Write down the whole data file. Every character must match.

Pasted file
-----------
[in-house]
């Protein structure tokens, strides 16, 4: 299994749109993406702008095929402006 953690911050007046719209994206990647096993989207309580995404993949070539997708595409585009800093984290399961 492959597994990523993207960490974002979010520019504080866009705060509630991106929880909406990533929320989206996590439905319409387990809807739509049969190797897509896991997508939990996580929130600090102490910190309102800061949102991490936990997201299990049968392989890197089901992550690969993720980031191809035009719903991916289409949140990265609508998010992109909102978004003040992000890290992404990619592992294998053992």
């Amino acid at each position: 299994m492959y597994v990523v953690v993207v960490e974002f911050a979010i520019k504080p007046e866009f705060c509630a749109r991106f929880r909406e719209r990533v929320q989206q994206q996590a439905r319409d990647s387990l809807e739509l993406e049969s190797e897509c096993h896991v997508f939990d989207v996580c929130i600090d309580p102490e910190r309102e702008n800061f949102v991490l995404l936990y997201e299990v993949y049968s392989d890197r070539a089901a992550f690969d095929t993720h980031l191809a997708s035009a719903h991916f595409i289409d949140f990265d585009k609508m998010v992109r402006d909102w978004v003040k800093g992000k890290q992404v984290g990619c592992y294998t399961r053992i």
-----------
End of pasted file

[in-house]
């Protein structure tokens, strides 16, 4: 299994749109993406702008095929402006 953690911050007046719209994206990647096993989207309580995404993949070539997708595409585009800093984290399961 492959597994990523993207960490974002979010520019504080866009705060509630991106929880909406990533929320989206996590439905319409387990809807739509049969190797897509896991997508939990996580929130600090102490910190309102800061949102991490936990997201299990049968392989890197089901992550690969993720980031191809035009719903991916289409949140990265609508998010992109909102978004003040992000890290992404990619592992294998053992």
């Amino acid at each position: 299994m492959y597994v990523v953690v993207v960490e974002f911050a979010i520019k504080p007046e866009f705060c509630a749109r991106f929880r909406e719209r990533v929320q989206q994206q996590a439905r319409d990647s387990l809807e739509l993406e049969s190797e897509c096993h896991v997508f939990d989207v996580c929130i600090d309580p102490e910190r309102e702008n800061f949102v991490l995404l936990y997201e299990v993949y049968s392989d890197r070539a089901a992550f690969d095929t993720h980031l191809a997708s035009a719903h991916f595409i289409d949140f990265d585009k609508m998010v992109r402006d909102w978004v003040k800093g992000k890290q992404v984290g990619c592992y294998t399961r053992i």